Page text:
Clinical Relevance of MRI Scanning in a Sample of 101 ASD Individuals: Evidences from EEG and MRI Findings

Friday, May 16, 2014
Atrium Ballroom (Marriott Marquis Atlanta)
F. Piras1, M. Carta1, D. Serra1, G. Bitti2, M. T. Peltz2, S. Secci2, R. Fadda3 and G. S. Doneddu1, (1)Center for Pervasive Developmental Disorders, Azienda Ospedaliera Brotzu, Cagliari, Italy, (2)Department of Diagnostic Imaging, Azienda Ospedaliera Brotzu, Cagliari, Italy, (3)Department of Pedagogy, Psychology, Philosophy, University of Cagliari, Cagliari, Italy
Background: EEG abnormalities are much frequent in ASD subjects, especially with Intellectual Disability(ID) (Volkmar and Nelson, 1990). On the contrary, the clinical relevance of MR scanning in individual with ASD is quite controversial. Moreover, little is still known about the relation between ID and MRI abnormalities in ASD. Brambilla et al. (2003) reviewed the structural MRI studies published from 1966 to May 2003: the most replicated abnormalities in ASD were increased total brain, parieto-temporal lobe, and cerebellar hemisphere volumes. Moreover, recent findings indicated that the size of amygdala, hippocampus, and corpus callosum(mkght be abnormal. Furthermore, ASD individuals might be characterized by abnormalities in neural netwozk involving fronto-temporo-parietal cortex, limbic system, and cerebellum. However, Filipek (1999) found that the prevalence of lesions detected by MRI in children with ASD has been reported to be similar to typically devmloping controls. Recently, a new study demonstrated structural atypicalities in the temporal cortex and adjacent cortical structures, associated with EEG abnormalities ( Ozlem et al.,2009). Thus, the debate on the clinical relevance of MR scanning in children with ASD is still open. New studies are necessary with sizeable and well-characterized groups of ASD individuals. Moreover, the co-occurrence of MRI and EEG abnormalities and ID might be of interest.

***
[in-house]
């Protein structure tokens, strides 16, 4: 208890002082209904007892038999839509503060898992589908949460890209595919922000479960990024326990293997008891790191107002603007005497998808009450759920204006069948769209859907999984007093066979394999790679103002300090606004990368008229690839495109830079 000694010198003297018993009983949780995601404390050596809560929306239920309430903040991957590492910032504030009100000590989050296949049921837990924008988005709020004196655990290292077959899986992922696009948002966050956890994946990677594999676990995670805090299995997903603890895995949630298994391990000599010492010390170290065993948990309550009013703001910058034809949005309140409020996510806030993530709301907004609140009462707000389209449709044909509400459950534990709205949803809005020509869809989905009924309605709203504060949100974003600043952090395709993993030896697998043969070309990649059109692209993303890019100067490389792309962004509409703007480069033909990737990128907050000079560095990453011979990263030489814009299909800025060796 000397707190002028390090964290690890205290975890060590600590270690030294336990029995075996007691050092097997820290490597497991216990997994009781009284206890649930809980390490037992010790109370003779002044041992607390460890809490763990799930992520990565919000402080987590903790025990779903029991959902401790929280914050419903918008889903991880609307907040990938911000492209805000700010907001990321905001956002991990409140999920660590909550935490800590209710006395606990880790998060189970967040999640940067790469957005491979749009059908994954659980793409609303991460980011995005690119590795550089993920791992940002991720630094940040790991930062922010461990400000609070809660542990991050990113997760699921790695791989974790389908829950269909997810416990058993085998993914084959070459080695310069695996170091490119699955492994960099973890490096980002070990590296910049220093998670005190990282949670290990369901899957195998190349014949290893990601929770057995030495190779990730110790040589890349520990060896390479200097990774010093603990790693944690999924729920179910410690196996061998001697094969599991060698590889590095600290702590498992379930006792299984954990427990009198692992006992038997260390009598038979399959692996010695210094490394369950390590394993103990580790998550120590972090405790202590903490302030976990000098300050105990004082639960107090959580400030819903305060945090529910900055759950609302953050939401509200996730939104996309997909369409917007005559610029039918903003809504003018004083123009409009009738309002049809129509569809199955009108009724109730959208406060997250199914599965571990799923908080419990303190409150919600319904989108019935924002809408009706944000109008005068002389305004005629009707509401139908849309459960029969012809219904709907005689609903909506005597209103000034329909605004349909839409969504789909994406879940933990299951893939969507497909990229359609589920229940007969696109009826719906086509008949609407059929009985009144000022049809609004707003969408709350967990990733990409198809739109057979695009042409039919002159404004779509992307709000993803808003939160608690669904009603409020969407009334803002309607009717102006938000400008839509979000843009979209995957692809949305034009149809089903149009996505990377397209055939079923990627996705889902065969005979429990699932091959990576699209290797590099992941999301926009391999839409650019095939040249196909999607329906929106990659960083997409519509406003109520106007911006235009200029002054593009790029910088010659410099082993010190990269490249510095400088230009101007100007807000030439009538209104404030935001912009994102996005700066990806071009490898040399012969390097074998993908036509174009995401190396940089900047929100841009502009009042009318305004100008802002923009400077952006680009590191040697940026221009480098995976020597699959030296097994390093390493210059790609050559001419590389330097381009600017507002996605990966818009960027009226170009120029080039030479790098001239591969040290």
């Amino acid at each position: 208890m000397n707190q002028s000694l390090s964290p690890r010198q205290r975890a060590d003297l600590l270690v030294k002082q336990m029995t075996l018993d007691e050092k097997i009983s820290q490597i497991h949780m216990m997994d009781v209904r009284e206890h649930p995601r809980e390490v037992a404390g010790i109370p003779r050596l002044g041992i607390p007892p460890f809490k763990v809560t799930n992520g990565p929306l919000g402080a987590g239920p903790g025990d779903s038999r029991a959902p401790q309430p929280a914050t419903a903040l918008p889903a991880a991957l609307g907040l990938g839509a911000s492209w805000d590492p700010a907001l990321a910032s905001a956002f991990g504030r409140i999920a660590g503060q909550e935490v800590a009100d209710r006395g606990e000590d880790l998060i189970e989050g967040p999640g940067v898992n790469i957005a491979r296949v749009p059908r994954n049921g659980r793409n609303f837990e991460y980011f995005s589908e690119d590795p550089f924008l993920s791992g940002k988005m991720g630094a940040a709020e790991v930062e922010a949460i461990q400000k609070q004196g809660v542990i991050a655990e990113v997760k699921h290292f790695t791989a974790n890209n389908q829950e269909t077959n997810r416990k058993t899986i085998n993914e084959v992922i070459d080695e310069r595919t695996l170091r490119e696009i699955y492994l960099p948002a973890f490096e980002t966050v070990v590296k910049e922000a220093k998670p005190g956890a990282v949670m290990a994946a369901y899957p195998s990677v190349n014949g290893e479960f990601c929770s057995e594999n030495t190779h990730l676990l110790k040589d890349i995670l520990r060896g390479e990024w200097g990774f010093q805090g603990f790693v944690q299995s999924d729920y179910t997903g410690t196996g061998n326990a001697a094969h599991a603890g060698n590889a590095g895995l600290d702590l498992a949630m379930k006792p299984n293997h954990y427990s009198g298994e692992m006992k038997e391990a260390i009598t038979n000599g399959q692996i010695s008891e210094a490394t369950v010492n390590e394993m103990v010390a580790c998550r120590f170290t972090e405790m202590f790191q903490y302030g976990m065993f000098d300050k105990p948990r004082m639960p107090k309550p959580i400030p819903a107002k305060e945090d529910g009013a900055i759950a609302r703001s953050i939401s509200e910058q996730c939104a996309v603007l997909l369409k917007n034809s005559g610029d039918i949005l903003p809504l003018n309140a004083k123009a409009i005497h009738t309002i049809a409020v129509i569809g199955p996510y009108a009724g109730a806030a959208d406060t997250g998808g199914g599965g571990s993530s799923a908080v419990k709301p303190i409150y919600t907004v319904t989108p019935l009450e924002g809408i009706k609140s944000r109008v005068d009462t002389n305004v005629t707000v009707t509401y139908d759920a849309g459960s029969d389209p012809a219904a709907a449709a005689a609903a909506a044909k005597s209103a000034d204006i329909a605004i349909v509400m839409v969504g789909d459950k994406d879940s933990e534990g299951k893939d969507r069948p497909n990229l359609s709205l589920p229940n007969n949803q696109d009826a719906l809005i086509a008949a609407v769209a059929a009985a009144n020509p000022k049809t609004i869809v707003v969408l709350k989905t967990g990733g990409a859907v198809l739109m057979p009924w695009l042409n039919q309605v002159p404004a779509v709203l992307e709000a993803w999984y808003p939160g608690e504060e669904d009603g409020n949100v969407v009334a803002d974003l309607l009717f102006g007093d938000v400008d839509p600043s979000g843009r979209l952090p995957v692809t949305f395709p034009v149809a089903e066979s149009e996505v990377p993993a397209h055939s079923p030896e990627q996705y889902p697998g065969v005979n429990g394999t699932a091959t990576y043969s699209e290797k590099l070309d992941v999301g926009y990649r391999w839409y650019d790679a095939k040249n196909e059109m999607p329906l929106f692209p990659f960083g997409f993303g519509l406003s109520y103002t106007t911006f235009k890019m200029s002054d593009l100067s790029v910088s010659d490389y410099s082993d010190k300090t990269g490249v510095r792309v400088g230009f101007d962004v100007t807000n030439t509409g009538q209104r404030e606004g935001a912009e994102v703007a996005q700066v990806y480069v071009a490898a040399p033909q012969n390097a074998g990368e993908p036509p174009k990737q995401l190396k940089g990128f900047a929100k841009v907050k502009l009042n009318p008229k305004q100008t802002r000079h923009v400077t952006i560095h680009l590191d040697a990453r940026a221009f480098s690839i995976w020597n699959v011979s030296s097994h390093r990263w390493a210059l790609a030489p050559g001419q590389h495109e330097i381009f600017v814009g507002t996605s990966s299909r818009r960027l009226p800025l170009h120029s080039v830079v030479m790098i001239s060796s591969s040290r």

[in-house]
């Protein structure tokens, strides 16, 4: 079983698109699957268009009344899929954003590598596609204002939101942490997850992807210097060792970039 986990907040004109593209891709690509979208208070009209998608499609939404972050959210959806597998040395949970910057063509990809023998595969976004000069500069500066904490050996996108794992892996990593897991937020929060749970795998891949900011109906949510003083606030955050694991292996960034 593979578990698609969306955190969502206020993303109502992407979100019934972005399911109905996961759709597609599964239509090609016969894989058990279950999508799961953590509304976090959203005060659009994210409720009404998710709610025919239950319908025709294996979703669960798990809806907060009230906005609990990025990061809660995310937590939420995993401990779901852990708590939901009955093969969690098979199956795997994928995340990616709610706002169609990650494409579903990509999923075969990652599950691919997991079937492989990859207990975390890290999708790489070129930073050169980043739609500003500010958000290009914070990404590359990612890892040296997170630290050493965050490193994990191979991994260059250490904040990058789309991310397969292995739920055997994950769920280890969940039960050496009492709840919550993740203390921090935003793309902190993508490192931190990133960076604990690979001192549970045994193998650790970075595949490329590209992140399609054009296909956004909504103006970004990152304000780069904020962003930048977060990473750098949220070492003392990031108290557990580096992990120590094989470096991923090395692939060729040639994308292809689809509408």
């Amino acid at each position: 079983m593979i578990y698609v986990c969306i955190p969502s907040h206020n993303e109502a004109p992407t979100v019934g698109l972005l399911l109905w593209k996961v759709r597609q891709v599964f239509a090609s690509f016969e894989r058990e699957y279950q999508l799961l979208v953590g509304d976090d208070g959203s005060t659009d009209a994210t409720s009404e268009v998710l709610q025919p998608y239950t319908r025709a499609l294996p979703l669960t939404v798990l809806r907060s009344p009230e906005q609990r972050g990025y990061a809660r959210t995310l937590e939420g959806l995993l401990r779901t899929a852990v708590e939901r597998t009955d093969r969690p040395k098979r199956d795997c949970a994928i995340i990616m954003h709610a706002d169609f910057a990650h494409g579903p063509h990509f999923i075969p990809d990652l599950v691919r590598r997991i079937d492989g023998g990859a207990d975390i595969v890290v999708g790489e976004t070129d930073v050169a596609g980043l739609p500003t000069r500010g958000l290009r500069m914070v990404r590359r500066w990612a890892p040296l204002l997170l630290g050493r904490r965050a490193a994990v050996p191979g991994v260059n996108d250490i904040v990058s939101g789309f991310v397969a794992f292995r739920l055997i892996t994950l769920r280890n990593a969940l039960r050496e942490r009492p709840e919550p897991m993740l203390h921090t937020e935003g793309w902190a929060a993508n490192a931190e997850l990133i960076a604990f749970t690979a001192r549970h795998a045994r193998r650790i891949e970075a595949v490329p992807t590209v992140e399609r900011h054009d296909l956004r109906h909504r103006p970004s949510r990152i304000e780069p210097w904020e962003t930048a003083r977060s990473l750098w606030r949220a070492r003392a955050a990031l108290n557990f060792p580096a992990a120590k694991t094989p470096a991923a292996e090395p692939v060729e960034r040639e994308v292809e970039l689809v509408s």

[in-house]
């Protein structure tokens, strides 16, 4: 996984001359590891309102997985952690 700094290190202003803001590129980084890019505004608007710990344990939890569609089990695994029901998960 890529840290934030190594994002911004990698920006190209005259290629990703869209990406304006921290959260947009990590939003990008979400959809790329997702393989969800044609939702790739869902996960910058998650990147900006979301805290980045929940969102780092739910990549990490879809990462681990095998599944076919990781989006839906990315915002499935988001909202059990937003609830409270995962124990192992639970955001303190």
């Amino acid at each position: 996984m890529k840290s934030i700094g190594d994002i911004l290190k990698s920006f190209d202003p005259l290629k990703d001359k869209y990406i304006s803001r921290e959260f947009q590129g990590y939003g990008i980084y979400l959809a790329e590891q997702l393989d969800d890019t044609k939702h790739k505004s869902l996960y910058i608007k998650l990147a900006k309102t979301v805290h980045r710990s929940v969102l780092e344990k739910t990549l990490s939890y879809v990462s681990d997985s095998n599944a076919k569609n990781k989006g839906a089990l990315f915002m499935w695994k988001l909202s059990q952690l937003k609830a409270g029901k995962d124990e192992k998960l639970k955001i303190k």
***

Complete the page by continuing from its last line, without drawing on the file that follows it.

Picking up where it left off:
Objectives: We aimed to evaluate the MRI findings and EEG and their relation with ID in a large group of individuals with non-syndromic  Autism Spectrum Disorder (ASD). 

Methods:  MRI inspection of 101 individuals with non-syndromic ASD (75M; age range: 2yrs 8 months- 23yrs and 8 moths; mean= 9 yrs 10 months; SD=51) was performed under pharmacological sedation. All met the DSM-5, ADOS and ADI –R criteria for autism. All MRI scans were acquired with a 1.5-T Signa GE (DW1,FSE T1, FSE T2, 3-DT1-FSPGR, Gd ev). EEG investigations were recorded according to the 10–20 system. The EEG was performed during sleep and it lasted1 hour. Unless the sleep was spontaneous, we used melatonin mg 5 per dose. All patients were evaluated for cognitive development with one of the following scales: Griffith Scales, Wechsler Intelligence Scale for Patients-Revised or Leiter-R.

Results:  The results indicated that 46/101 patients (45%) had abnormal EEG recordings. MRI abnormalities were detected in 47/101 patients (46%). The most frequent MRI abnormalities were bilateral periventricular leukomalacia 15/47 (32%), malformations of the brain 12/47 (25%), and mild cortical atrophy 10/47 (21%). 25/47 (53%) had abnormal EEG recordings together with abnormal MRI scans. ID was detected in 69/101 patients (68%). 31 of the 69 patients with ID (44%) had abnormal EEG recordings while 28/69 had abnormal MRI (40%). 15 of  the 69  patients with ID  (21% ) had abnormal EEG recordings and had abnormal MRI scans.

Conclusions:  The results highlight the clinical relevance of MRI in ASD evaluation, especially in patients with EEG abnormalities and in the ones with ID. The co-occurrence of EEG abnormalities, ID and MRI abnormalities is present in a considerable percentage of these patients and therefore needs to be specifically investigated.